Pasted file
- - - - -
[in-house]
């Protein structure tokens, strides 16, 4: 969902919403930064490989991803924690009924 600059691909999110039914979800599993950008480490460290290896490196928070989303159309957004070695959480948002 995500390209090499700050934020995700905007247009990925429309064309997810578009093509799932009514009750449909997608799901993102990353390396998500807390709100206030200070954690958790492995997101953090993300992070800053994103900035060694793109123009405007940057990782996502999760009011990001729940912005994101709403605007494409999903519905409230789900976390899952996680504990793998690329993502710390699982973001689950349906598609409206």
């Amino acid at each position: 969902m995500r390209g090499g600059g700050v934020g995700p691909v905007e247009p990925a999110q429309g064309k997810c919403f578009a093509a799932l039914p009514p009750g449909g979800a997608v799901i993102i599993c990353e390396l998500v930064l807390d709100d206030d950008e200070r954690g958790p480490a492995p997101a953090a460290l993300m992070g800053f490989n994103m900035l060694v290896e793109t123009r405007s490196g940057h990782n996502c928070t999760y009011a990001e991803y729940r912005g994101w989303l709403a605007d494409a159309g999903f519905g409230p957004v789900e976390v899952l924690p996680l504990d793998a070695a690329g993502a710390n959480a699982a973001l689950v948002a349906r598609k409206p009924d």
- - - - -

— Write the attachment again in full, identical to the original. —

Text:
[in-house]
């Protein structure tokens, strides 16, 4: 969902919403930064490989991803924690009924 600059691909999110039914979800599993950008480490460290290896490196928070989303159309957004070695959480948002 995500390209090499700050934020995700905007247009990925429309064309997810578009093509799932009514009750449909997608799901993102990353390396998500807390709100206030200070954690958790492995997101953090993300992070800053994103900035060694793109123009405007940057990782996502999760009011990001729940912005994101709403605007494409999903519905409230789900976390899952996680504990793998690329993502710390699982973001689950349906598609409206």
């Amino acid at each position: 969902m995500r390209g090499g600059g700050v934020g995700p691909v905007e247009p990925a999110q429309g064309k997810c919403f578009a093509a799932l039914p009514p009750g449909g979800a997608v799901i993102i599993c990353e390396l998500v930064l807390d709100d206030d950008e200070r954690g958790p480490a492995p997101a953090a460290l993300m992070g800053f490989n994103m900035l060694v290896e793109t123009r405007s490196g940057h990782n996502c928070t999760y009011a990001e991803y729940r912005g994101w989303l709403a605007d494409a159309g999903f519905g409230p957004v789900e976390v899952l924690p996680l504990d793998a070695a690329g993502a710390n959480a699982a973001l689950v948002a349906r598609k409206p009924d």